UK military leaders demand that the deportation of an Afghan war hero to Rwanda be stopped
UK military leaders demand that the deportation of an Afghan war hero to Rwanda be stopped

London: According to a report in The Independent on Wednesday, senior military leaders, politicians, and diplomats in the UK have pleaded with Prime Minister Rishi Sunak to stop an Afghan veteran from being sent to Rwanda.

The combat pilot was forced to flee to Britain after 30 combat missions against the Taliban. He took a small boat to get to the country because he was unable to find a safe and legal way. His coalition forces commander praised him as a "patriot to his nation."

The Home Office warned that he may not be granted asylum in the UK because he entered England through France, Switzerland, and Italy.

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According to The Independent, the Home Office warned the pilot that he "may also be removable to Rwanda" and that the Rwandan government could access his personal data.

Rory Stewart, a former secretary for international development, described the pilot's account as "profoundly shocking" because it goes against what the government had promised Afghan citizens.

The Independent quoted him as saying, "We are shirking our responsibilities towards Afghans who risked their lives to fight alongside us and who are now at risk of their lives."

The lives of Afghans who fought for the UK "are at risk as a result," according to Sir Laurie Bristow, the British ambassador to Afghanistan at the time of Kabul's fall.

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Many of our own service members owe their lives to Afghans who cooperated with them and fought in Afghanistan, he told The Independent.

The pilot's route to Britain shouldn't affect his asylum application, according to Sir Richard Barrons, a former chief of joint operations who served in Afghanistan, "considering the mess the government made with the evacuation process."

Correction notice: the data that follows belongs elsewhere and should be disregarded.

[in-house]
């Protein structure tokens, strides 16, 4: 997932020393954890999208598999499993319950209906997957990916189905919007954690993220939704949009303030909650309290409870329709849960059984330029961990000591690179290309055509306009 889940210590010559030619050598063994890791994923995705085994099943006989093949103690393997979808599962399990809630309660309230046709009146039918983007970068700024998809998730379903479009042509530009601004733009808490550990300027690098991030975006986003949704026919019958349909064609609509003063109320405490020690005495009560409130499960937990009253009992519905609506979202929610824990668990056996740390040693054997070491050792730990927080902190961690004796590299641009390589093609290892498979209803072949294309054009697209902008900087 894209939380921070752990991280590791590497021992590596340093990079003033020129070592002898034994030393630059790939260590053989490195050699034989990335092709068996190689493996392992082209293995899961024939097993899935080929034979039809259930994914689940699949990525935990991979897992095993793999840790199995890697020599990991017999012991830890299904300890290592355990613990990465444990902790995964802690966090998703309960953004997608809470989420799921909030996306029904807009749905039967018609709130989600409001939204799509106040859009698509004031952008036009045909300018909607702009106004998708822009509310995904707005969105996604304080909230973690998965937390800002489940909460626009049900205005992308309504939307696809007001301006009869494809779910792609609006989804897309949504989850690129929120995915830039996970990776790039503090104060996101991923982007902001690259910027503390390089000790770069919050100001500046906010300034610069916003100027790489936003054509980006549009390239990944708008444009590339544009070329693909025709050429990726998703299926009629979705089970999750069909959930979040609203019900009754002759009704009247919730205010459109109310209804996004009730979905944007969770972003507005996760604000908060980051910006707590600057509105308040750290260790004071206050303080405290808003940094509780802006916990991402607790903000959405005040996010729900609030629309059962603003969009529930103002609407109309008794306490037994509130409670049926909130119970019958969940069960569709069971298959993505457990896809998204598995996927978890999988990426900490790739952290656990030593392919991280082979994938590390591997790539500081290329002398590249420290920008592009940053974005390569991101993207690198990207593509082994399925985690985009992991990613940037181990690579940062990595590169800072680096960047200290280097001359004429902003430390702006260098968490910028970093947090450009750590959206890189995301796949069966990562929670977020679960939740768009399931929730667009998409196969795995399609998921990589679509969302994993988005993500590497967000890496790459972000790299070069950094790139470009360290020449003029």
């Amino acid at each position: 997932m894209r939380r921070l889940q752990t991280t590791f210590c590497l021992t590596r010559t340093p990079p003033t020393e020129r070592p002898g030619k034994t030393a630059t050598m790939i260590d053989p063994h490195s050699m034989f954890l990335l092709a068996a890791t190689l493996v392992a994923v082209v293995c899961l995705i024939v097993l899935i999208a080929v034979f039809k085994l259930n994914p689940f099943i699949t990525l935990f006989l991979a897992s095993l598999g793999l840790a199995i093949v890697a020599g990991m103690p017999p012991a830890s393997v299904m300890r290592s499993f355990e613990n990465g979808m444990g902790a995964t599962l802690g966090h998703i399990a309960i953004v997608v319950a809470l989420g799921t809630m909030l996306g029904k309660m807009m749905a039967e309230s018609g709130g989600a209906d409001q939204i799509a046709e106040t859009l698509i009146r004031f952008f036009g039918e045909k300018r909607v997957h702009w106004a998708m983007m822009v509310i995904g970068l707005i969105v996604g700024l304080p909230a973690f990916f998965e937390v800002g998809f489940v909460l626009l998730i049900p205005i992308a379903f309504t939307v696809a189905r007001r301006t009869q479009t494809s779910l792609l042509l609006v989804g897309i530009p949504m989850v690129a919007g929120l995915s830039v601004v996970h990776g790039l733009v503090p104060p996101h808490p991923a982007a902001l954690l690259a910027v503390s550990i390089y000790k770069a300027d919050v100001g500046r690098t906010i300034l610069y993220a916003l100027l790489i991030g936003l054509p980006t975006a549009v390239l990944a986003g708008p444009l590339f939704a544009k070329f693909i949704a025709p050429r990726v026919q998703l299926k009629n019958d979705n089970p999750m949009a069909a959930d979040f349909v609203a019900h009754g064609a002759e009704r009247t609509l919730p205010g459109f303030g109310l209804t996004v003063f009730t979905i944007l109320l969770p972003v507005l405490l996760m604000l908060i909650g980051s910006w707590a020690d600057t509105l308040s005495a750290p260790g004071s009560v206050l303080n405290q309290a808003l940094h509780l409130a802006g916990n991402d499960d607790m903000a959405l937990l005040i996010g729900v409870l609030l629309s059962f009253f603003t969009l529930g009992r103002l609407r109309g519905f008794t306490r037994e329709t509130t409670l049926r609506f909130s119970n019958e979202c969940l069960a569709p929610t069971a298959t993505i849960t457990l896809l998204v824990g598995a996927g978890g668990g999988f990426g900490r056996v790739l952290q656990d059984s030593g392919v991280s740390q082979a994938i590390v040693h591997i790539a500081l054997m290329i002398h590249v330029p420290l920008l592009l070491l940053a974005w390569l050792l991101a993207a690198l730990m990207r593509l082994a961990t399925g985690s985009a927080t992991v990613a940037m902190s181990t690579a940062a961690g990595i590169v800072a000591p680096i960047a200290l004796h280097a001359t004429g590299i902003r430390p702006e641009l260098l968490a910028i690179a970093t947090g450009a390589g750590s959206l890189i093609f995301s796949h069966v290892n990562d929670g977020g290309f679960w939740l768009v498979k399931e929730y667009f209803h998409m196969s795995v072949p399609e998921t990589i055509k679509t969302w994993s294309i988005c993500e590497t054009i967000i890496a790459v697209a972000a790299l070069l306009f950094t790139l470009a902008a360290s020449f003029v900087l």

British Deputy Prime Minister Dominic Raab said the government is determined to crack down on "criminal gangs who feed the illegal asylum trade" by bringing people to the UK on small boats on Wednesday when questioned about the Afghan veteran's threatened deportation to Rwanda on the "Today" programme.

However, Col. Simon Diggins, a former defence attaché in Afghanistan, told The Independent: "We shouldn't accept the terminology that he got here "illegally"; that is not the appropriate language for people like him who have no other way to get here safely. The treatment of this man, who was a member of our allied forces, is abhorrent.

The risks to him are clear if this man was a member of the Afghan forces fighting alongside the coalition, according to Maj. Gen. Tim Cross, who served in Iraq, the Balkans, and Northern Ireland.

Cases like these are the human repercussions of the mistakes we made in places like Afghanistan and Iraq, and the entire withdrawal from Afghanistan was horribly handled.

We owe these people a great deal, the former defence minister Kevan Jones said to The Independent. This is not how you should handle them. It damages Britain's stellar reputation for standing up for its allies.

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"We always support the friends we have. We ought to keep doing that. In this instance and many others, the government is manifestly not acting in that way. Sunak has agreed to look into the veteran's situation. He requested that the Home Office look into his situation more thoroughly on Monday.

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